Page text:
Breath of Clarity

Environmental Policy Analysis Discussion #5: A

Even though cost-benefit analysis is a tool designed to evaluate whether a policy is going to be effective, it does not necessarily fulfill the intention. Thousands of regulatory economic analyses have been prepared by federal administrators; yet, it is difficult to estimate the costs and benefits accurately (Rosenbaum 149). For example, the U.S. Army Corps of Engineers conducts cost-benefit analyses for civil works projects including levees, dams, and drainage canals. For almost a century, these projects have frequently been justified by inaccurate cost-benefit analyses, which Congress who favors the benefits uncritically accepts because doing so works to the advantage of local constituencies. As a result, policy implementation is significantly flawed due to bias. Also, considering the Reagan and George W. Bush administrations, cost-benefit analyses is vulnerable to partisan manipulation that it is often not respected by officials even when they are allowed to consider the economics of regulation (Rosenbaum 151). As former adviser to President Richard Nixon recalls, “the EPA staff repeatedly seemed to minimize pollution costs, while other agencies weighed in with high costs to meet the identical pollution standard” (Rosenbaum 151). With the potential drawbacks of cost-benefit analysis being said, it is interesting to explore how it could be applied to a policy going forward.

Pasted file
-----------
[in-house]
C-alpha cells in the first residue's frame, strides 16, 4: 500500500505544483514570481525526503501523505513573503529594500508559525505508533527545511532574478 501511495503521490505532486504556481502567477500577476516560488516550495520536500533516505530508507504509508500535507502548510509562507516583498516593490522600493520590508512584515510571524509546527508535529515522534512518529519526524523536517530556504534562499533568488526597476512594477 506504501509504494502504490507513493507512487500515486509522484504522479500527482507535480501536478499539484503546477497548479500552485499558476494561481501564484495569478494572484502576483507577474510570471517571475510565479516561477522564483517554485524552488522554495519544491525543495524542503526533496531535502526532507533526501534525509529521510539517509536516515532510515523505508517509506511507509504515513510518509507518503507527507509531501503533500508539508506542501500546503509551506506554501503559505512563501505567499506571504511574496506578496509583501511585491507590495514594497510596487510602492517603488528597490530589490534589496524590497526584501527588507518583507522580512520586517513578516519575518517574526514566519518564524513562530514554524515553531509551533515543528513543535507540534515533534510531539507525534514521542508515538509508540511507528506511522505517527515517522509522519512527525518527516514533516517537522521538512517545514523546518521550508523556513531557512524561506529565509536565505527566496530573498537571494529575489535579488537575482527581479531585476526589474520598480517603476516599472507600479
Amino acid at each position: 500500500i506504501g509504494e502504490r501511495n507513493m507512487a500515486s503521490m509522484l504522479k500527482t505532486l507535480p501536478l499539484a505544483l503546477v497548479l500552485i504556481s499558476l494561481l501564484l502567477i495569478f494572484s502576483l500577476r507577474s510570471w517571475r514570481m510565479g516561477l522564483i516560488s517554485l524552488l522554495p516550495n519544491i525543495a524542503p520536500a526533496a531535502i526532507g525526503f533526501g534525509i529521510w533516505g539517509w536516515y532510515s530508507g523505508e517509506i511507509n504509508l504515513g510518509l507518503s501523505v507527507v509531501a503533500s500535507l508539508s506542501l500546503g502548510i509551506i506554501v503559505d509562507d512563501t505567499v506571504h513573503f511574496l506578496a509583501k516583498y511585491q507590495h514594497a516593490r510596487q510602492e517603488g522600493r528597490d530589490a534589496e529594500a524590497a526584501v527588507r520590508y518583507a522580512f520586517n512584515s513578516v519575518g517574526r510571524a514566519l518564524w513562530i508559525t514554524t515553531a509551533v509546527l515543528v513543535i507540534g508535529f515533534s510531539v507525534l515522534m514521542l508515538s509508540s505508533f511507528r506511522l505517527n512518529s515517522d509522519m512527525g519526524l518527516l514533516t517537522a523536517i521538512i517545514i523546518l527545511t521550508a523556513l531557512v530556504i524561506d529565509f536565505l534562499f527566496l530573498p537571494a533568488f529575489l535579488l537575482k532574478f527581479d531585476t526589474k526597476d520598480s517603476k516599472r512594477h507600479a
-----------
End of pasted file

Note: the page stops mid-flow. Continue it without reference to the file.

Cost-benefit analysis needs to be applied to the Resource Conservation and Recovery Act (RCRA). The act has been criticized for failing to require specifically that regulatory agencies consider costs, among other factors, in setting environmental standards (Rosenbaum 143). Similar to the example I described above with the U.S. Army Corps of Engineers, the costs were expected to be lower than they are in reality. The outlined RCRA policy’s costs lacked in specificity which ultimately led to inaccurate cost-benefit analysis. Illustrated by the comparison between the Reagan and Bush administrations, the political climate at the time also enabled the act to pass even though the government was not equipped to take on the costs required for the policy to be thoroughly carried out. There is a carelessness about costs among RCRA regulators that inflict economic penalties on regulated interests (Rosenbaum 143). That said, the application of cost-benefit analysis would improve the policy because it would allow for polluters to be held accountable, and as a result, inflict less damage on the environment. With full acknowledgement of all the potential costs during the policy formation stage, the government would have been well-prepared at the implementation stage. That way, the benefit of the policy, essentially focused on cleaning up contaminated sites, would actually be realized.